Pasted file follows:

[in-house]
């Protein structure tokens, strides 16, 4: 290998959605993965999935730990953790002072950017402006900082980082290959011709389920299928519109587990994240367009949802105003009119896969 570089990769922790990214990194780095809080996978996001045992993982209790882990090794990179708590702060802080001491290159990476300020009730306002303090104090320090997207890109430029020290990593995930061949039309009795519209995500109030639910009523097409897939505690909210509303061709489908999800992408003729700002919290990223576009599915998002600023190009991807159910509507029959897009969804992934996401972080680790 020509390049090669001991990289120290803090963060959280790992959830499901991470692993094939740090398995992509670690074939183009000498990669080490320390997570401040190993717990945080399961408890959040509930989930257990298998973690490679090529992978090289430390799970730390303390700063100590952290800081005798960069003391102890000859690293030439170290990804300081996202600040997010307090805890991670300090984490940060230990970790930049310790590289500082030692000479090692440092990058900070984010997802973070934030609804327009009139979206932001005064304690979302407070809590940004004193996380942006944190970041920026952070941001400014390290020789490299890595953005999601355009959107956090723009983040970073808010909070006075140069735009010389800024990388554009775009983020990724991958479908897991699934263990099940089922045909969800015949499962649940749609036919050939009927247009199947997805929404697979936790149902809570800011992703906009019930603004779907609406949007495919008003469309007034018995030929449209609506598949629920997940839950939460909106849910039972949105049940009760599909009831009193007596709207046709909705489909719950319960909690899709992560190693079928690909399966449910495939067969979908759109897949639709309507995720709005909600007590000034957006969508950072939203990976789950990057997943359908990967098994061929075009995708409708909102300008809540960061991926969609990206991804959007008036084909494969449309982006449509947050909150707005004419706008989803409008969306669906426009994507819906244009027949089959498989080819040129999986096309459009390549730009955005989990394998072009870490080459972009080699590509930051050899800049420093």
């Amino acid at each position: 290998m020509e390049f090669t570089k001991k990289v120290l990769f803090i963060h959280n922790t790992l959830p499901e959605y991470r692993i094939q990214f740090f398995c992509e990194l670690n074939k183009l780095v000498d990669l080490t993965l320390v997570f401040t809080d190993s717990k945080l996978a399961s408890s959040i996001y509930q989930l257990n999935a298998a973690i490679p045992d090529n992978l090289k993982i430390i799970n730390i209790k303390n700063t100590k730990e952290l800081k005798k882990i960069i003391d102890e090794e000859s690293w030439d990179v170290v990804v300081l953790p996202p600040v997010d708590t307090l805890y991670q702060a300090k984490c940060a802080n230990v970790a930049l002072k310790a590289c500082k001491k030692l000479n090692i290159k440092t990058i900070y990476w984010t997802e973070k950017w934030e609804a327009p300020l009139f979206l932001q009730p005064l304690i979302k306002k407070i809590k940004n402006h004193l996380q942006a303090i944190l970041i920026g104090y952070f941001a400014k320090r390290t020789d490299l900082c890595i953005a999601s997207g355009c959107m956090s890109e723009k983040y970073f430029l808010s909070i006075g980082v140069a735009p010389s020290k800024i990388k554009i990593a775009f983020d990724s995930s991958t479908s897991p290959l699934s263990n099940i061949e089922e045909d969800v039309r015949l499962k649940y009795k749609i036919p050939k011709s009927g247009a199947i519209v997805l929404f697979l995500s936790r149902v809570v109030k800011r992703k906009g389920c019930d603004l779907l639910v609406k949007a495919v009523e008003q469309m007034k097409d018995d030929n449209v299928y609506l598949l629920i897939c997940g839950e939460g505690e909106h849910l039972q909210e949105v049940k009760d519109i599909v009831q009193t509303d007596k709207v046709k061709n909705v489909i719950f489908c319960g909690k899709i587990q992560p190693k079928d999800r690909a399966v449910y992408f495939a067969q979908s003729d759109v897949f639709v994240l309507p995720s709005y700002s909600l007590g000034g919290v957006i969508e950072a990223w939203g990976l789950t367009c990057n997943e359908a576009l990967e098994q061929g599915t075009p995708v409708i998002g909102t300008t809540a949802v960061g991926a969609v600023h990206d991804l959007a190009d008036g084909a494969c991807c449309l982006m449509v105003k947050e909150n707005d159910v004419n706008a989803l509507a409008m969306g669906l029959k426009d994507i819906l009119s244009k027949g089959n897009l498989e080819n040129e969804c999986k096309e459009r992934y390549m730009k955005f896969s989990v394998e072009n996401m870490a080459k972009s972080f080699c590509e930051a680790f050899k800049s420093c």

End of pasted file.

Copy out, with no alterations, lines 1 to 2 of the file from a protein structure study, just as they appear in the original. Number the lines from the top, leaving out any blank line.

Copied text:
[in-house]
């Protein structure tokens, strides 16, 4: 290998959605993965999935730990953790002072950017402006900082980082290959011709389920299928519109587990994240367009949802105003009119896969 570089990769922790990214990194780095809080996978996001045992993982209790882990090794990179708590702060802080001491290159990476300020009730306002303090104090320090997207890109430029020290990593995930061949039309009795519209995500109030639910009523097409897939505690909210509303061709489908999800992408003729700002919290990223576009599915998002600023190009991807159910509507029959897009969804992934996401972080680790 020509390049090669001991990289120290803090963060959280790992959830499901991470692993094939740090398995992509670690074939183009000498990669080490320390997570401040190993717990945080399961408890959040509930989930257990298998973690490679090529992978090289430390799970730390303390700063100590952290800081005798960069003391102890000859690293030439170290990804300081996202600040997010307090805890991670300090984490940060230990970790930049310790590289500082030692000479090692440092990058900070984010997802973070934030609804327009009139979206932001005064304690979302407070809590940004004193996380942006944190970041920026952070941001400014390290020789490299890595953005999601355009959107956090723009983040970073808010909070006075140069735009010389800024990388554009775009983020990724991958479908897991699934263990099940089922045909969800015949499962649940749609036919050939009927247009199947997805929404697979936790149902809570800011992703906009019930603004779907609406949007495919008003469309007034018995030929449209609506598949629920997940839950939460909106849910039972949105049940009760599909009831009193007596709207046709909705489909719950319960909690899709992560190693079928690909399966449910495939067969979908759109897949639709309507995720709005909600007590000034957006969508950072939203990976789950990057997943359908990967098994061929075009995708409708909102300008809540960061991926969609990206991804959007008036084909494969449309982006449509947050909150707005004419706008989803409008969306669906426009994507819906244009027949089959498989080819040129999986096309459009390549730009955005989990394998072009870490080459972009080699590509930051050899800049420093």